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Scientists locate brain circuit that curbs overeating

The brain is our control centre. Every part of the body follows the signals and instructions sent out by the brain. It’s the very root that determines why, how and where body fat is stored. It drives our motivation to exercise (or not), and regulates hormone production, metabolism, hunger and food choices. But what part of the brain can actually switch off hunger cues?

A team of researchers at The Rockefeller University in New York City, have identified just this, proving there is a group of nerve cells (or neurons), which when activated, reduces food intake.

The mechanism centres on dopamine 2 receptor (hD2R) neurons in the hippocampus, a brain structure that has a role in memory formation and the regulation of emotions.

“These cells keep an animal from overeating”, said the first study’s author and postdoctoral researcher in the Laboratory of Molecular Genetics, Estefania P. Azevedo.

“They appear to make eating less rewarding and, in that sense, are tuning the animal’s relationship to food.”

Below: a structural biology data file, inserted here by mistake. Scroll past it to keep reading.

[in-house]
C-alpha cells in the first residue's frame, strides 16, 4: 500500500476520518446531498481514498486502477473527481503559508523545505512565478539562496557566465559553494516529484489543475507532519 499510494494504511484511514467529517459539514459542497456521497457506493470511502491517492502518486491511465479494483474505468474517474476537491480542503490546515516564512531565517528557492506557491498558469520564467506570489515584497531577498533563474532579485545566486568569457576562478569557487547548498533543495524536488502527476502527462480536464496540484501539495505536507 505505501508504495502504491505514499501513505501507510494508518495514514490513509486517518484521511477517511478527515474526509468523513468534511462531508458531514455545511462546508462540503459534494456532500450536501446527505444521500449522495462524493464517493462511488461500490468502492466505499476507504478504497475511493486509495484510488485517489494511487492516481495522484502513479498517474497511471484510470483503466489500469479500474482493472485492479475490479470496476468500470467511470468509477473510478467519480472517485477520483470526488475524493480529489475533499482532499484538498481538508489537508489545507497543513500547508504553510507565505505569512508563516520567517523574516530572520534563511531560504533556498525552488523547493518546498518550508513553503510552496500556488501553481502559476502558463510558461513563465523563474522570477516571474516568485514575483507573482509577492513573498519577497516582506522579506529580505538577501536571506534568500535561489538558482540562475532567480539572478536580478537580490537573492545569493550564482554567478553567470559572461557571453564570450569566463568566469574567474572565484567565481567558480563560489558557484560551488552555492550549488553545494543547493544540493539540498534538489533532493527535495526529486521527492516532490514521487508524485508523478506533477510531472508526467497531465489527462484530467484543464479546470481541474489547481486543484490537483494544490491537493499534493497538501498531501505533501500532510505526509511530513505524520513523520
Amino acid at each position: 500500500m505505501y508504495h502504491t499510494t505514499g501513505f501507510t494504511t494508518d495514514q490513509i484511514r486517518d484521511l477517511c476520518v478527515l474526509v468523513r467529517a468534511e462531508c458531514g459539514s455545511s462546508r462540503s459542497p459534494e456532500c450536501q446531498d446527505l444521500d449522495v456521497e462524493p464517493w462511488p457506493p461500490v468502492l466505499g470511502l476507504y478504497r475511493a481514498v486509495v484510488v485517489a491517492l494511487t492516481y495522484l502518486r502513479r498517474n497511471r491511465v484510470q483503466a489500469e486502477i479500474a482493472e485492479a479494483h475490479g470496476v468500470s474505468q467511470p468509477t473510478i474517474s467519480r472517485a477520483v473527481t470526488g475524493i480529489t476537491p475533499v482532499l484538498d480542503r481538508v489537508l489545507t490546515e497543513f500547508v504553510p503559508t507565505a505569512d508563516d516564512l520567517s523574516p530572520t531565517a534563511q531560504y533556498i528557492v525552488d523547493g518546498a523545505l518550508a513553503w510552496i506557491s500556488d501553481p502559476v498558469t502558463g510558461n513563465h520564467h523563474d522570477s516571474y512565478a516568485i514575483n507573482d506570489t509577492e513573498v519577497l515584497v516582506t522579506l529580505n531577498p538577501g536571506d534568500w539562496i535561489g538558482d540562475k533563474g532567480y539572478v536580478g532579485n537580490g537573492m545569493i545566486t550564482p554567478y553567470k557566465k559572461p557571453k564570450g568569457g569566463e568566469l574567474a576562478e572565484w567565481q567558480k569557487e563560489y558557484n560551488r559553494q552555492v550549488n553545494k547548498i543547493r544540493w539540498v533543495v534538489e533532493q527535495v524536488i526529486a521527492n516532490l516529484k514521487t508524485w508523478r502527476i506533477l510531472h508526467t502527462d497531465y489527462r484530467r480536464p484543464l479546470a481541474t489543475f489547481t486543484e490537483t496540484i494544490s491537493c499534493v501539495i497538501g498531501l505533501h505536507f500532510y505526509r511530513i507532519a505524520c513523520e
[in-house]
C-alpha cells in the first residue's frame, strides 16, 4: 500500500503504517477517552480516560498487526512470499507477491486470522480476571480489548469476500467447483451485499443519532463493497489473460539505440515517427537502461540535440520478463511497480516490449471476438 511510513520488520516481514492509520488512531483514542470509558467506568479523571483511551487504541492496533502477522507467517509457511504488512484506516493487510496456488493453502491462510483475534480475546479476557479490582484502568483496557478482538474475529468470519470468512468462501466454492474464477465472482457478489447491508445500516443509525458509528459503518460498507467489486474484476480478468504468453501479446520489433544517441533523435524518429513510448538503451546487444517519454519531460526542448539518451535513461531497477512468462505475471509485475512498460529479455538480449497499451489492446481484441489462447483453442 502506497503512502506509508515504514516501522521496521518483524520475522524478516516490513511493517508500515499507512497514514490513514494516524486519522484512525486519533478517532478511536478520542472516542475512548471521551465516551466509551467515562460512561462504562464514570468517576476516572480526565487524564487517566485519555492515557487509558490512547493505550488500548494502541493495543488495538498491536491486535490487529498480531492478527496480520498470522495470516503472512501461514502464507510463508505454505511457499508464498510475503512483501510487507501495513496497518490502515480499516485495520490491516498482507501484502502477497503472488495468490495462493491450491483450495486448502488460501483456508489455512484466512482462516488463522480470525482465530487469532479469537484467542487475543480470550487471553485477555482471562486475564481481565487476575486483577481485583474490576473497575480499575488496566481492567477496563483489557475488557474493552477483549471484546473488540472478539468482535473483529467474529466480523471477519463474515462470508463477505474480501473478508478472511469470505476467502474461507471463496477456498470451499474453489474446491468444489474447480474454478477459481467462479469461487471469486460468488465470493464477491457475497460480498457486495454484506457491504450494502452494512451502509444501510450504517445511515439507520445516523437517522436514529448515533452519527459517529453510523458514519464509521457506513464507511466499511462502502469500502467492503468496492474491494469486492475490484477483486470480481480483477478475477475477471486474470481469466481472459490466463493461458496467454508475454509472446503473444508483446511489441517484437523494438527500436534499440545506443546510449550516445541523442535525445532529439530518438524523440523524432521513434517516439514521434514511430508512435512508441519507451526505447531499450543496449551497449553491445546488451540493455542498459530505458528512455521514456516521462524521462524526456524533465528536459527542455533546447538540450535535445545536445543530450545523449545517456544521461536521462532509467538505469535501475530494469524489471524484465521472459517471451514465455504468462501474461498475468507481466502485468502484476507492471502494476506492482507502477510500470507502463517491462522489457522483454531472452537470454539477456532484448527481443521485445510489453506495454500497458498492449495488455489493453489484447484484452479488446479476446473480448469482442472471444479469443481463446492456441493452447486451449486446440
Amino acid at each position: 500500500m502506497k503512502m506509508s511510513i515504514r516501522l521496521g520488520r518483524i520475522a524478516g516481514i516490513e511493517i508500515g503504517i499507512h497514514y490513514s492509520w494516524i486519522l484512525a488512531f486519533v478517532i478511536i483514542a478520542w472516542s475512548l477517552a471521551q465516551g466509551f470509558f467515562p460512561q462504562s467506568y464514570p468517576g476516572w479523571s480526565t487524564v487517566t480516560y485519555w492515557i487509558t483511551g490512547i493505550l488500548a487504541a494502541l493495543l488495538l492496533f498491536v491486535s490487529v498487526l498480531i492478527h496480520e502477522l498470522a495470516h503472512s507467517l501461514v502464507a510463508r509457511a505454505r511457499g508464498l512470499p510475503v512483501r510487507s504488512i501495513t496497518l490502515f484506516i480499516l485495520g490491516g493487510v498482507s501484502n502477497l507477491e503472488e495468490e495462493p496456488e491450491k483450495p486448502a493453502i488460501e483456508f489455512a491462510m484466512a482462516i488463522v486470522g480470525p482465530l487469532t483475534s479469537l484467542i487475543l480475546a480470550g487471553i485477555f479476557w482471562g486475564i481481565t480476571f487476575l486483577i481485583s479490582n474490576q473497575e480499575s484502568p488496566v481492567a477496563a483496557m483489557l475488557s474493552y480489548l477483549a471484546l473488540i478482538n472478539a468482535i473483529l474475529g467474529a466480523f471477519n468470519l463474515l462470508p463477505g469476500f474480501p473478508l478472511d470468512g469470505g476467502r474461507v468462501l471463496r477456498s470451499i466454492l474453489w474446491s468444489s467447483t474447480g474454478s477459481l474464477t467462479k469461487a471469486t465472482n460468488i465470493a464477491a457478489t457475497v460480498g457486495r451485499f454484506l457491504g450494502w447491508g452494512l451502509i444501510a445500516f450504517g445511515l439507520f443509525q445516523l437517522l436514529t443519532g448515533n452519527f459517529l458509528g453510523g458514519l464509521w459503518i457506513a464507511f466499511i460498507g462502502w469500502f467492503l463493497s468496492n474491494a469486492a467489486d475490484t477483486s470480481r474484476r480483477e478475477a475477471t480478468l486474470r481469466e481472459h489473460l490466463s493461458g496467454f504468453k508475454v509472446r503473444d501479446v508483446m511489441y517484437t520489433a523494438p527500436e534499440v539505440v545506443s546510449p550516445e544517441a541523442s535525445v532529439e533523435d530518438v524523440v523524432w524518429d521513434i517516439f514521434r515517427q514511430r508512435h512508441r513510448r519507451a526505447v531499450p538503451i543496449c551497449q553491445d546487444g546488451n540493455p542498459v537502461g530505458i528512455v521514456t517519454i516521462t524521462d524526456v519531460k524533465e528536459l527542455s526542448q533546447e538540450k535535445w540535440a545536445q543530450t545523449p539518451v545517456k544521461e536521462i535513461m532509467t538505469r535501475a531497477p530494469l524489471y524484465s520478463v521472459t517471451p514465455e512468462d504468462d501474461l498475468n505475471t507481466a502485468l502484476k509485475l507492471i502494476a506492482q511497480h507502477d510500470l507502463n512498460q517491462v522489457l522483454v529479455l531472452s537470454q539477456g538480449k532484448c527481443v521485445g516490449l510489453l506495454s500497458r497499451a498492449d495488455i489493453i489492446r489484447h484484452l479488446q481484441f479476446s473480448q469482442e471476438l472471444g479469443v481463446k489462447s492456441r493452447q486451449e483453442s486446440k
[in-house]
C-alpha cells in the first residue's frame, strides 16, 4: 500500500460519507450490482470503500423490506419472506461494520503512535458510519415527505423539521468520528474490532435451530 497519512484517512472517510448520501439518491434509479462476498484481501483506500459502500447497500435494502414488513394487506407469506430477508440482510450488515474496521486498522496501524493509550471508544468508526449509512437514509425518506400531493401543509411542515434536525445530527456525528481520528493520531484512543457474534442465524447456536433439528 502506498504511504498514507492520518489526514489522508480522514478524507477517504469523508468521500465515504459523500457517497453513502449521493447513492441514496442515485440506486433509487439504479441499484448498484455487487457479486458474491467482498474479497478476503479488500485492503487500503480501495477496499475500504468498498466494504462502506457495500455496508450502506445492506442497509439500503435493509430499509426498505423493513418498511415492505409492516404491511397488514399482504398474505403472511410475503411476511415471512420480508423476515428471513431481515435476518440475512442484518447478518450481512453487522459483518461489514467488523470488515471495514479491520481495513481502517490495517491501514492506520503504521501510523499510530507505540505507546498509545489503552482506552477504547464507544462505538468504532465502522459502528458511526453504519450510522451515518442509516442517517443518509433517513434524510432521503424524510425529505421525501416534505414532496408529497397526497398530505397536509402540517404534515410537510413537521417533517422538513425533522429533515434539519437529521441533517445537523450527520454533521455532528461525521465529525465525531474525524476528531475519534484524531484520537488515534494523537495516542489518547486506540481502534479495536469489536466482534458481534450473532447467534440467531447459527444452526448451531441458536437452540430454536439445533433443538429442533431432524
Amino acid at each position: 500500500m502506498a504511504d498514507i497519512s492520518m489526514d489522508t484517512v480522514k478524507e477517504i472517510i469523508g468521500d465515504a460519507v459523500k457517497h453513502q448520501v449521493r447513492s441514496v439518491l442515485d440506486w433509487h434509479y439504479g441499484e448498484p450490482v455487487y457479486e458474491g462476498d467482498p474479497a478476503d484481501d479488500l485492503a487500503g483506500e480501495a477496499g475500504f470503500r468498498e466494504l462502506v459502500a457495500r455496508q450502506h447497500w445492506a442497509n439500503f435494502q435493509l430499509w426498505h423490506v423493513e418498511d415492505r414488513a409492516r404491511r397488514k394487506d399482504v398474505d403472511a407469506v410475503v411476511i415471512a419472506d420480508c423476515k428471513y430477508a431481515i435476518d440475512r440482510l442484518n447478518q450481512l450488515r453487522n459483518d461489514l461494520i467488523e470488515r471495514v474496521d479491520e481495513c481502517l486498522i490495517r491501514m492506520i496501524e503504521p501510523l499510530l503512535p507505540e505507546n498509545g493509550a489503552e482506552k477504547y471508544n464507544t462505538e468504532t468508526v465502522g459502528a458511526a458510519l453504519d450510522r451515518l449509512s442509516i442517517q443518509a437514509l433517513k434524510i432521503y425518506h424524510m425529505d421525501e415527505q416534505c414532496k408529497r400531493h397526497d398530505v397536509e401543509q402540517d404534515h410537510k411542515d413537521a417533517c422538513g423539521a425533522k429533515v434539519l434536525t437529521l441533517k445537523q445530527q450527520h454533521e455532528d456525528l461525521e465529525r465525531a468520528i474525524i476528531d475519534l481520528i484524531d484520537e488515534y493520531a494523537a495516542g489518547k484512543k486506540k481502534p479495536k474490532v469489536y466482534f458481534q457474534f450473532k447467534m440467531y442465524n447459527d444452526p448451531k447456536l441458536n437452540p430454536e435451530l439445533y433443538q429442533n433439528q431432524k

To conduct the study, Azevedo and her team of researchers examined the brains of mice, and found hD2R neurons influenced their feeding behaviour. When the researchers stimulated the cells, the mice at less food, and when they silenced, the animals ate more food.

So, how could this help curb overeating? The team then went on to investigate how the hD2R neurons influence processes that help animals remember food locations.

The researchers found that by stimulating the hD2R neurons, the mice were less inclined to return to locations where they had found food. This suggests the cells weaken memories about meals and their locations, and therefore stop an animal from going back for more food.

The results, published in the journal Neuron, concluded that the brain “fine-tunes” appetite by balancing memory related mechanisms for promoting eating, and therefore hacking this function can stop an individual from overeating.

“So it is possible that, with training, people may be able to learn to change their relationship to food,” explained Azevedo.

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